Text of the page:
The Countess of Wessex has unveiled a memorial to 48,000 men who worked in British coal mines during the Second World War.
The mother of a four-month-old baby found with a dummy taped to its face at Stafford Hospital has said she was "devastated" by the news.
Tributes have been paid to the two young brothers and their aunt who were killed on Christmas Day in a crash on the M6 motorway.
- When Britain declared war in 1939, thousands of experienced miners left the mines to join the armed services or transfer to higher-paid "war industries".
- By the summer of 1943 more than 36,000 men had left the coal industry and the Government decided it needed around 40,000 men to take their places.
- Labour and National Service Minister Ernest Bevin devised a scheme whereby a ballot put a proportion of conscripts into the collieries rather than the armed services.
- Alongside the ballotees were also men who volunteered for service in the coal mines rather than military.
- Between 1943 and 1948, 48,000 young men were conscripted for National Service Employment in British coal mines - they were known as the Bevin Boys.
- It is thought around 5,000 miners lost their lives during the war.
A memorial will be dedicated to thousands of men, known as the Bevin Boys, who worked in British coal mines during the Second World War.
The memorial at the National Arboretum, Staffordshire, is designed by Harry Parkes, a former Bevin Boy, and features four blocks of Kilkenny limestone.
One features an engraving of the emblem of the Memorial Campaign along with the words: "We also served 1943 - 1948".
One campaigner involved in the march held to save Stafford Hospital says people should look at Stafford Hospital now, not to the past.
Thousands of people have taken to the streets in Stafford to protest over threatened cutbacks to acute services at Stafford Hospital. Protesters say they fear the cuts will lead to losses of life and will put other local hospitals under strain.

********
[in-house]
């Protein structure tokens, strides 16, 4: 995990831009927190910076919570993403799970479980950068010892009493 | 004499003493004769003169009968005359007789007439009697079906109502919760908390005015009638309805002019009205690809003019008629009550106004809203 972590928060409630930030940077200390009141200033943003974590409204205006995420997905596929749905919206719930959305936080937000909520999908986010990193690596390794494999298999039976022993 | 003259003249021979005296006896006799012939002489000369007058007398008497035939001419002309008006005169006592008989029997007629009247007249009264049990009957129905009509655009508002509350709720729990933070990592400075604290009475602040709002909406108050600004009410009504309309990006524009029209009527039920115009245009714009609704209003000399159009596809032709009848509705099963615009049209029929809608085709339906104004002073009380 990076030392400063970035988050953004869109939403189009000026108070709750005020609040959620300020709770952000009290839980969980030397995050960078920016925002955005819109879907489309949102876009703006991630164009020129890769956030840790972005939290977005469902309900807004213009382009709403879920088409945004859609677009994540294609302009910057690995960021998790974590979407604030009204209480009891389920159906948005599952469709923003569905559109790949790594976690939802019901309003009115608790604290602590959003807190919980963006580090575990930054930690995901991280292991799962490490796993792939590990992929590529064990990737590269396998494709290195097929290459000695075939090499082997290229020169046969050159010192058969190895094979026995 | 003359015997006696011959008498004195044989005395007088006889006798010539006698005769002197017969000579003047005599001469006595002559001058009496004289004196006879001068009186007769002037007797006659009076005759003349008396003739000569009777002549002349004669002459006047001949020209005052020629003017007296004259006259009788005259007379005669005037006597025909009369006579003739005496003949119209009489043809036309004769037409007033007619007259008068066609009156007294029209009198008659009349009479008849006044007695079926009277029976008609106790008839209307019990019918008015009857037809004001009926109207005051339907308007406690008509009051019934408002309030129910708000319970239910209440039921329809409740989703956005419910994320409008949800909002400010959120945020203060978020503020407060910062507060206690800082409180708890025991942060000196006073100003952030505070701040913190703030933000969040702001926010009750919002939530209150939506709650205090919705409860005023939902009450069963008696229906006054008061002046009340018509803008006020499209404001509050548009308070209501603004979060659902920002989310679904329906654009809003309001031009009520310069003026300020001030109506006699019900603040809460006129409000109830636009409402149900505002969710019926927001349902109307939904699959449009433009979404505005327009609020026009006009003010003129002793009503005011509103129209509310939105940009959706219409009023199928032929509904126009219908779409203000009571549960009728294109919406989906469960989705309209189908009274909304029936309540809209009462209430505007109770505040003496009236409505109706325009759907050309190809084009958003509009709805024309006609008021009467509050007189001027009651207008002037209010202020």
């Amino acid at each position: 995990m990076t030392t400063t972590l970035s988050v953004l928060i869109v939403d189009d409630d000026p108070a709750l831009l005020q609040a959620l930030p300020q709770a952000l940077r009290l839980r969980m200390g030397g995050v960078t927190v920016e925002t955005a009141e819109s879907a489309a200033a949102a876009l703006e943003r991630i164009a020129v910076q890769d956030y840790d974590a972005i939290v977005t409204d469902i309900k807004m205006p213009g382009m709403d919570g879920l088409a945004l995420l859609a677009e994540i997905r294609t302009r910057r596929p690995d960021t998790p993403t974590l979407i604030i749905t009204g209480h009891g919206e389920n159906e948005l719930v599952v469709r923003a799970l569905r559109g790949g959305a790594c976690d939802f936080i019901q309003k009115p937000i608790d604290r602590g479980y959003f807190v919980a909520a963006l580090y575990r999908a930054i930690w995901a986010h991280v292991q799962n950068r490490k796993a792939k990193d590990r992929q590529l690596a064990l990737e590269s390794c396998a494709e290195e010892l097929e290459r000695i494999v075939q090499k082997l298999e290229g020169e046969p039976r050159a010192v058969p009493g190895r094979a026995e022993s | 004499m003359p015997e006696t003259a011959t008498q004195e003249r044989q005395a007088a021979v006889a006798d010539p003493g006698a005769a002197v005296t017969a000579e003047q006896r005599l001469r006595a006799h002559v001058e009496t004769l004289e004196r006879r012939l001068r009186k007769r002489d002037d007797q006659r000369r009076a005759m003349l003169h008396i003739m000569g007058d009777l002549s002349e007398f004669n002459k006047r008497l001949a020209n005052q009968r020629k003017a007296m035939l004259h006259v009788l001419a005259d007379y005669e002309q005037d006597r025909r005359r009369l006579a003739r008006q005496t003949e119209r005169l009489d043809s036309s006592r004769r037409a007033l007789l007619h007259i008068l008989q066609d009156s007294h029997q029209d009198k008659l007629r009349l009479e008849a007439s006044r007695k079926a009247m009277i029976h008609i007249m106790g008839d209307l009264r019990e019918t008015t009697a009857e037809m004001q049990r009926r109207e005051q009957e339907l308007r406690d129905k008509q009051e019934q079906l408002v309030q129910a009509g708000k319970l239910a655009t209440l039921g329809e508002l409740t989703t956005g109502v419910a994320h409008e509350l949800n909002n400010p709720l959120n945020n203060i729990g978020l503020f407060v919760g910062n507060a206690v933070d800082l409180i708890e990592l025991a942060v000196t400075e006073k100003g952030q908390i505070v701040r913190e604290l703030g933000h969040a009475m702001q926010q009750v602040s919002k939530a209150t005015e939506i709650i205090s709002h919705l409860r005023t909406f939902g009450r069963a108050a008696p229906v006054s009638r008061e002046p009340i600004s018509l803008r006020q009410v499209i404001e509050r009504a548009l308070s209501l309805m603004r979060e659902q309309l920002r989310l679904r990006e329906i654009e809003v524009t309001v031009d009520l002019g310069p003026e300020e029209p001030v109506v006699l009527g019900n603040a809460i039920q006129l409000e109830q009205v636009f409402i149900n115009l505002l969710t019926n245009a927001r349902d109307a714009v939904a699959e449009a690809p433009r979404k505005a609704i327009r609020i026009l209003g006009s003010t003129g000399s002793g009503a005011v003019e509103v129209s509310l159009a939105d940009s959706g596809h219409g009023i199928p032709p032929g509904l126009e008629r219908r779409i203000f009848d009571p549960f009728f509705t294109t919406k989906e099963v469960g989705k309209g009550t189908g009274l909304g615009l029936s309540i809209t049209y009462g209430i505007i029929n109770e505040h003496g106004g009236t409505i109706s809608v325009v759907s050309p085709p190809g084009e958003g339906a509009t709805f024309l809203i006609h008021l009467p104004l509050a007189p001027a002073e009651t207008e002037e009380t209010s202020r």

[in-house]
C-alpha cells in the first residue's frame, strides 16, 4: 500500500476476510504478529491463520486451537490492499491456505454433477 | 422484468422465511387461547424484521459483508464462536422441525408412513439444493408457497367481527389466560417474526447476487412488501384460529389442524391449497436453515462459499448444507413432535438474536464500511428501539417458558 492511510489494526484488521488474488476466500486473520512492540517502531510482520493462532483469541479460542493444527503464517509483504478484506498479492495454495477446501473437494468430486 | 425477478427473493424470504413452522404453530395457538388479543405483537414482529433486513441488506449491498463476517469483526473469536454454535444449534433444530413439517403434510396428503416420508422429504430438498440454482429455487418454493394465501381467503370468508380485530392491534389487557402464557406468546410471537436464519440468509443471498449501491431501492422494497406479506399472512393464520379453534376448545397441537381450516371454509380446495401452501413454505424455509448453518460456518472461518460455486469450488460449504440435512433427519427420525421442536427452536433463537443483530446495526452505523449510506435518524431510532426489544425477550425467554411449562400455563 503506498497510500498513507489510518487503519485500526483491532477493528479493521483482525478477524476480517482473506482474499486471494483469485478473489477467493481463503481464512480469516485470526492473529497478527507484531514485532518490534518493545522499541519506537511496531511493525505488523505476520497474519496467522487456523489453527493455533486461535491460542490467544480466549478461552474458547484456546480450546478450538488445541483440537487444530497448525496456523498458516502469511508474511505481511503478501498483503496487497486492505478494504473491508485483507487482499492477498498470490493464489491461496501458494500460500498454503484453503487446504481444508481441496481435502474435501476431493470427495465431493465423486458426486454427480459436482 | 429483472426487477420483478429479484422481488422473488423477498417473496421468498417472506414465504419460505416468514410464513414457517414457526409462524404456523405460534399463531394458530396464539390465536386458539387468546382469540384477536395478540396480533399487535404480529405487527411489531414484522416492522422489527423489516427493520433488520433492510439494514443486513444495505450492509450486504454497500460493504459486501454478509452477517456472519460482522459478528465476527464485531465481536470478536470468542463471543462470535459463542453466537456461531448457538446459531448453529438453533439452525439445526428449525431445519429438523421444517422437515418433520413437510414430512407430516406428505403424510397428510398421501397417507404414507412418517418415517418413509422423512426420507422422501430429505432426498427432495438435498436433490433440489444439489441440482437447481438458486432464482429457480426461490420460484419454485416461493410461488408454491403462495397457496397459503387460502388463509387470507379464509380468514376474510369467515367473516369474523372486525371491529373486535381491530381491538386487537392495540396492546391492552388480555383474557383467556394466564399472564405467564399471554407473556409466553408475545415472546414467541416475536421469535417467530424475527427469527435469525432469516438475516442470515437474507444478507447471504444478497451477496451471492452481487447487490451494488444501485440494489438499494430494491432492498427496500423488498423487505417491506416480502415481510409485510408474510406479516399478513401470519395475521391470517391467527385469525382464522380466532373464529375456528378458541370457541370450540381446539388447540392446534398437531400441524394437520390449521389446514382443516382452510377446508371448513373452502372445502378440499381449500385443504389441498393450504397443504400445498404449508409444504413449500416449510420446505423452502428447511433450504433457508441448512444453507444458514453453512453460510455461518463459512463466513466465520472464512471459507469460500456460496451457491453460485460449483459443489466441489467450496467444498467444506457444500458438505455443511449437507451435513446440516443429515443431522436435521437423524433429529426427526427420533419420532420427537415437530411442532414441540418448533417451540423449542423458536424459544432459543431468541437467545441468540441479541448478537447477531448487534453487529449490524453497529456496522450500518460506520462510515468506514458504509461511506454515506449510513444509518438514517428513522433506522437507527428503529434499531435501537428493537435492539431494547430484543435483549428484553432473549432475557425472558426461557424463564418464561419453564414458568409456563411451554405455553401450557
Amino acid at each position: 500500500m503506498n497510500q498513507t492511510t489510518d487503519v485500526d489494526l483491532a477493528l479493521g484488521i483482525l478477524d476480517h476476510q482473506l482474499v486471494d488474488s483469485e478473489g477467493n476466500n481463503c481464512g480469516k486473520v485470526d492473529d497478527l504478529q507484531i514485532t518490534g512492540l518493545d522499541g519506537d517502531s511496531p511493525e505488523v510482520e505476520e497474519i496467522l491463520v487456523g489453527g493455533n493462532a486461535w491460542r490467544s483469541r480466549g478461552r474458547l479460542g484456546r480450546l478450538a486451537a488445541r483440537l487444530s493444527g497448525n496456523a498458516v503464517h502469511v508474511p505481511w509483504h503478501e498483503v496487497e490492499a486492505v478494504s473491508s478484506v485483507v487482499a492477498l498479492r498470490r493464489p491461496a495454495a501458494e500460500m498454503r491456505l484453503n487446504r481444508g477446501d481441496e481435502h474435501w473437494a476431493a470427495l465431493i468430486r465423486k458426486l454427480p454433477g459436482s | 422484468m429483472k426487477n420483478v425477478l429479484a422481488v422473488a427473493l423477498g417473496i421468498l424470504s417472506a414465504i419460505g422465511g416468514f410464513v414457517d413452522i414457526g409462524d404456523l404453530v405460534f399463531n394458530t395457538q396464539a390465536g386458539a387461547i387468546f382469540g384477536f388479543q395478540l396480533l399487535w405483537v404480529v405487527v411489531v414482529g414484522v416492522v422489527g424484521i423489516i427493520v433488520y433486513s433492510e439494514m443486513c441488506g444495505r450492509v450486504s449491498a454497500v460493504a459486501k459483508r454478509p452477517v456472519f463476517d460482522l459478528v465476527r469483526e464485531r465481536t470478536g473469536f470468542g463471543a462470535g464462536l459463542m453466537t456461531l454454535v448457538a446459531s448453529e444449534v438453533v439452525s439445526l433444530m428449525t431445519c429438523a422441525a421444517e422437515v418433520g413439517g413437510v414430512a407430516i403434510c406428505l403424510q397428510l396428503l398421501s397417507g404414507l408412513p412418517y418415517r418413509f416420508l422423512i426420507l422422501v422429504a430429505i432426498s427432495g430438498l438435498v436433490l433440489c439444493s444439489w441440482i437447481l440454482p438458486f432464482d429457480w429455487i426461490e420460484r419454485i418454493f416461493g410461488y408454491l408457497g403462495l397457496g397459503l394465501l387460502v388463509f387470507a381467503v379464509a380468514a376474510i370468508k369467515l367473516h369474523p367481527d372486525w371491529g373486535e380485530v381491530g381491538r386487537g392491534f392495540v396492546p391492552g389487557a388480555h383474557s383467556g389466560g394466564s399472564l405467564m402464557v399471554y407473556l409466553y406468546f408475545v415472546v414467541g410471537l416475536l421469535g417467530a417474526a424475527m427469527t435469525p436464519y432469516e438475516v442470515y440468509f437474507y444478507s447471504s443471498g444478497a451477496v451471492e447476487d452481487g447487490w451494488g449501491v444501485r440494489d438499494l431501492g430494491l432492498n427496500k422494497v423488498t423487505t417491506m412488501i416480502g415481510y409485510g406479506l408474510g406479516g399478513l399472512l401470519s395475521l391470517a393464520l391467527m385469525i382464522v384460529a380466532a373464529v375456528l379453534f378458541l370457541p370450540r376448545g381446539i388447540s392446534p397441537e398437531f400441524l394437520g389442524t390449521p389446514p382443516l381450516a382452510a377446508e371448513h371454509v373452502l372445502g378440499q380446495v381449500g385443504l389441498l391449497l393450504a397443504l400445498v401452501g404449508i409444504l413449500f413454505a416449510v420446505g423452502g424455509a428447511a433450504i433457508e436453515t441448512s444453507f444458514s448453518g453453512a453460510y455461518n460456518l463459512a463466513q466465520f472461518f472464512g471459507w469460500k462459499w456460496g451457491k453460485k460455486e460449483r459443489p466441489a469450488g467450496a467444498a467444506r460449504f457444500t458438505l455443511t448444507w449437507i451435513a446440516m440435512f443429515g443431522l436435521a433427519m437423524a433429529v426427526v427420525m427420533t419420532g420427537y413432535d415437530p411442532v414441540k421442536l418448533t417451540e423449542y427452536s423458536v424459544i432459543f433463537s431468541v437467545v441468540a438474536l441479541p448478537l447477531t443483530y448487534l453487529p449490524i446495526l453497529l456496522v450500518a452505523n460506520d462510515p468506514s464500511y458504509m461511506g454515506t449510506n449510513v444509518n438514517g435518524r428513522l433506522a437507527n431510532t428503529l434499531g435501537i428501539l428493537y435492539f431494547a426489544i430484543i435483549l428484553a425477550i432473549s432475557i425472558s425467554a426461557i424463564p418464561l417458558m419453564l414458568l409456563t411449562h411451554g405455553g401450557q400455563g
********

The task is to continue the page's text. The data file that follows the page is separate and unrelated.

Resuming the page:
Protesters filled the Market Square and many surrounding streets, they marched to the hospital approximately one mile away.
For years Stafford has faced criticism over poor standards of care, which has been blamed for hundreds of patient deaths.
But marchers say the hospital has greatly improved and the threat of acute services being moved elsewhere will leave people in the town in danger.
The hospital is currently in special administration the administrators say they are aware of the strength of feeling locally and are setting up public meetings to hear people's views.
The march starts from Stafford Market square at 14:30. It has been organised by a community group, with the support of local MPs and Stafford Borough Council.
Name engraving for British servicemen and servicewomen who were killed in 2012 will begin at the Staffordshire Memorial Arboretum today.
Engraver Nick Hindle will begin the task of engraving the names of 43 army personnel, five Royal Marines and five RAF personnel.
Mr Hindle will be there for the next month as he engraves the names, which will be read out and dedicated in a special service for families later in the year.
There are already 16,000 names on the memorial.
A wristwatch estimated to be worth one million pounds is going on display in the Midlands.
What makes the watch so unique is the tiny micro-sculpture built into its design.
The sculpture itself is so small, it can only be seen under a microscope.
A special set of lenses have been added to the watch to make it visible.
Local Birmingham artist Willard Wigan was commissioned to create the sculpture.
The watch will go on display at Staffordshire University this weekend for the first time, alongside more of Willard's micro-sculptures- some so small they fit onto a pin head.